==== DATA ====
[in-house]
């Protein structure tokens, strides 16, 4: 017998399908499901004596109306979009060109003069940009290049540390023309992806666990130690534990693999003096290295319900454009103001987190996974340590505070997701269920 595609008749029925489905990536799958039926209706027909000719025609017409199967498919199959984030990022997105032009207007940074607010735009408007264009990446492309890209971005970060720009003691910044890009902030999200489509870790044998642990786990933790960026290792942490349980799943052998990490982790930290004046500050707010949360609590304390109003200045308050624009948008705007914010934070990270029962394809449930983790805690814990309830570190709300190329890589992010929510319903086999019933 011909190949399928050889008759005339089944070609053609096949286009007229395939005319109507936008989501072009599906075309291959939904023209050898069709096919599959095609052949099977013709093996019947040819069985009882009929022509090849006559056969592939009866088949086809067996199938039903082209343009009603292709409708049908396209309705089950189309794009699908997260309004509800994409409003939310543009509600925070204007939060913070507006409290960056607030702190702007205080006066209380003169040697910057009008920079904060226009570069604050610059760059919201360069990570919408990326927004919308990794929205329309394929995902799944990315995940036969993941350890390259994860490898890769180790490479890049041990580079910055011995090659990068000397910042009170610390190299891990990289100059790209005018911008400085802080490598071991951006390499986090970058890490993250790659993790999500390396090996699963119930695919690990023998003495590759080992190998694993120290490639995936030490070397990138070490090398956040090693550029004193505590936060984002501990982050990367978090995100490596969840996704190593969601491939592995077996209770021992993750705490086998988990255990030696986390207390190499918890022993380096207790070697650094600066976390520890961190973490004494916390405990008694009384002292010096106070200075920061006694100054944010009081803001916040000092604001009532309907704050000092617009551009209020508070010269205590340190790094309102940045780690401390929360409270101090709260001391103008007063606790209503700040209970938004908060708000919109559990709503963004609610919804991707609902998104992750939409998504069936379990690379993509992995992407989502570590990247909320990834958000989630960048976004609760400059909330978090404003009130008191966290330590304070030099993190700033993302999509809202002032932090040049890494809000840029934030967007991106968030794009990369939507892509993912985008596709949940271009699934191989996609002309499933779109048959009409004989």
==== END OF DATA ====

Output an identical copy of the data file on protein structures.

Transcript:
[in-house]
């Protein structure tokens, strides 16, 4: 017998399908499901004596109306979009060109003069940009290049540390023309992806666990130690534990693999003096290295319900454009103001987190996974340590505070997701269920 595609008749029925489905990536799958039926209706027909000719025609017409199967498919199959984030990022997105032009207007940074607010735009408007264009990446492309890209971005970060720009003691910044890009902030999200489509870790044998642990786990933790960026290792942490349980799943052998990490982790930290004046500050707010949360609590304390109003200045308050624009948008705007914010934070990270029962394809449930983790805690814990309830570190709300190329890589992010929510319903086999019933 011909190949399928050889008759005339089944070609053609096949286009007229395939005319109507936008989501072009599906075309291959939904023209050898069709096919599959095609052949099977013709093996019947040819069985009882009929022509090849006559056969592939009866088949086809067996199938039903082209343009009603292709409708049908396209309705089950189309794009699908997260309004509800994409409003939310543009509600925070204007939060913070507006409290960056607030702190702007205080006066209380003169040697910057009008920079904060226009570069604050610059760059919201360069990570919408990326927004919308990794929205329309394929995902799944990315995940036969993941350890390259994860490898890769180790490479890049041990580079910055011995090659990068000397910042009170610390190299891990990289100059790209005018911008400085802080490598071991951006390499986090970058890490993250790659993790999500390396090996699963119930695919690990023998003495590759080992190998694993120290490639995936030490070397990138070490090398956040090693550029004193505590936060984002501990982050990367978090995100490596969840996704190593969601491939592995077996209770021992993750705490086998988990255990030696986390207390190499918890022993380096207790070697650094600066976390520890961190973490004494916390405990008694009384002292010096106070200075920061006694100054944010009081803001916040000092604001009532309907704050000092617009551009209020508070010269205590340190790094309102940045780690401390929360409270101090709260001391103008007063606790209503700040209970938004908060708000919109559990709503963004609610919804991707609902998104992750939409998504069936379990690379993509992995992407989502570590990247909320990834958000989630960048976004609760400059909330978090404003009130008191966290330590304070030099993190700033993302999509809202002032932090040049890494809000840029934030967007991106968030794009990369939507892509993912985008596709949940271009699934191989996609002309499933779109048959009409004989």